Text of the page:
Many thanks

John

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Michael Hannan

RE: Where are the Data Capture Changes info kept in DB2
(in response to John Alexander)

In Reply to John Alexander:

I was hoping to find this info in DB2 catalog  table like  Table_Name ,  Archlog_Name,  DML_Type,  Timestamp  etc, , where I could query it . On second thoughts it makes lots of sense to keep this totally away from the catalog for performance reasons.

You would have to run special performance traces with overhead to capture the actual SQLs (or even their Types) that made changes to the tables in question. So yes this is not recorded in the db2 Catalog. Db2 does keep information about what parts of the log made changes to a table to speed up recovery when required. Also the Db2 Log would make it obvious if a change was caused by INSERT, UPDATE, or DELETE, and may have timing info to show when many affected rows were from the same SQL (I have not checked that).

UPDATE will log a before and after image of a row, INSERT will either have no before image, or a dummy one, DELETE will either have no after image or a dummy one. For index entries, really only Insert and Delete exists. Update of a row can cause one index entry to be removed (marked pseudo deleted) and another inserted, or may not affect the index entry at all.

There are 3rd party products that can read the Db2 Logs, and generate pseudo-SQLs (not exactly same as SQLs that caused them necessarily) that could have been used to make the changes that appear in the Logs. That might be what you seek. I am not going to advertise them here. Your software does have to interpret the Db2 Logs, whether current or archived to send the changes to Oracle, most likely. That is normally the most efficient process, and the purpose of Data Capture Changes. It will have to keep track of the RBA (address) where it is up to in the Logs.

I have heard of sites using triggers to capture table changes to send elsewhere years ago. 

Michael Hannan,
DB2 Application Performance Specialist
CPT Global Ltd

Edited By:
Michael Hannan[Organization Members] @ Apr 13, 2018 - 09:26 AM (Europe/Berlin)

Raymond Bell

Where are the Data Capture Changes info kept in DB2
(in response to John Alexander)
John,

After the 3rd reading of your question I think I get what you’re asking. It looked like you were asking whether or not Db2 logs insert/update/delete activity, and of course it does – regardless of whether DCC is turned on or off for any given object. But you already know that, and it’s now what you’re asking.

Michael (I think it was) has mentioned it. The BSDS records when an object was opened for update, and when it was closed to further updates. This is also independent of whether DCC is turned on or off for any given object. All DCC does is forces DB2 to write the full before/after image of the changed row, rather than just from the 1st byte changed to the end of the row. Log scraping tools like ‘Golden Gate’ (never heard of that one until today, TBH), Q-Rep, Log Master, etc. all rely on the full row data to be able to replicate the changes elsewhere. But again, you already know that.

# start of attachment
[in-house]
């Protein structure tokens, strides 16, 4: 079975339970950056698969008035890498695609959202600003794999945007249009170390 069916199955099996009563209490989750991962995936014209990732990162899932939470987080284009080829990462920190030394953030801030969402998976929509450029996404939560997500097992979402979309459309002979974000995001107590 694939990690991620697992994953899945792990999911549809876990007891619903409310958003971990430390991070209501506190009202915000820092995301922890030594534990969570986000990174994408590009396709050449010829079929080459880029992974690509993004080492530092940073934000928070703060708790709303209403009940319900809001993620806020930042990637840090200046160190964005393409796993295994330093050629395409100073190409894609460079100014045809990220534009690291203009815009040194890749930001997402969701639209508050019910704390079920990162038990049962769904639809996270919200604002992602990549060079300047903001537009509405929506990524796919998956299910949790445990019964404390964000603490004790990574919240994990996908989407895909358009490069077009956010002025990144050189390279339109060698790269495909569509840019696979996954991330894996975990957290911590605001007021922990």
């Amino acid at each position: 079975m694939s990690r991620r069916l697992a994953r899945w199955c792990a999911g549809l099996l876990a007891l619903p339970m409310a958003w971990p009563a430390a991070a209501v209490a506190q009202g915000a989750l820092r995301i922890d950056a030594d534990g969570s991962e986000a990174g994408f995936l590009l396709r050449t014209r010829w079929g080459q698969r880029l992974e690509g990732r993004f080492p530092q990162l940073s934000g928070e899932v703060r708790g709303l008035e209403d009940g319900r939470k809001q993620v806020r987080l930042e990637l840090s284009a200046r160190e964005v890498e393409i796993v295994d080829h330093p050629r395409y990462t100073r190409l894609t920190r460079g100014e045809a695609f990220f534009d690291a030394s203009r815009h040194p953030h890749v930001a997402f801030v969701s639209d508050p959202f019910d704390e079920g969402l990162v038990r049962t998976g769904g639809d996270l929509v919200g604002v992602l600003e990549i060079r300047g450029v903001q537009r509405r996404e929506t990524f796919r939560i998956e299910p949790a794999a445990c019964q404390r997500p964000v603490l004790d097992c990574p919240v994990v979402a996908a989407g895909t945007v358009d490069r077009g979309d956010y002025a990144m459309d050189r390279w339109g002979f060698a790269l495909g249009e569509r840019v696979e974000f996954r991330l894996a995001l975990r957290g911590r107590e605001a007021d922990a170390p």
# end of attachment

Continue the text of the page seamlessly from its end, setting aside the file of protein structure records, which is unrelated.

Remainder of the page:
So just like DB2 would need to know when an object was possibly updated in the event of a PIT recovery (so it can look in the right places when rolling forward from the last FIC to the appropriate PIT), so these log-scraping tools need to know when an object was possibly updated so they can extract the data changes made. And they both do it via the same mechanism; they query the BSDS. And as Michael pointed out, with Db2 V11 (or was it V10?) you can literally query the BSDS to find out when an object was open for update. Or just use Report Recovery.

Management summary: the answer to, ‘whether or not DB2 keeps track of the Ins/Del/Upd activity & the archlog they are on, for the altered tables’ is Yes – which it does for all tables, not just DCC-altered ones. And the info is in the BSDS.

Cheers,


Raymond

Raymond Bell
Db2
Hosting Services, Technology
Royal Bank of Scotland Group
3rd Floor Regents House
40-42 Islington High Street
London N1 8XL
Mob: +44 (0) 7894 608214
Email: [login to unmask email]<mailto:[login to unmask email]>

The content of this email is confidential unless stated otherwise.
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From: John Alexander [mailto:[login to unmask email]
Sent: 13 April 2018 03:05
To: [login to unmask email]
Subject: [DB2-L] - RE: Where are the Data Capture Changes info kept in DB2


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Thanks Horacio, thats just a flag which tells me which table has been altered to data capture.

But what I am after is whether or not DB2 keeps track of the Ins/Del/Upd activity & the archlog they are on, for the altered tables. This info must be in DB2 somewhere , which the replication software reads in order to apply the DML changes on the target Oracle tables.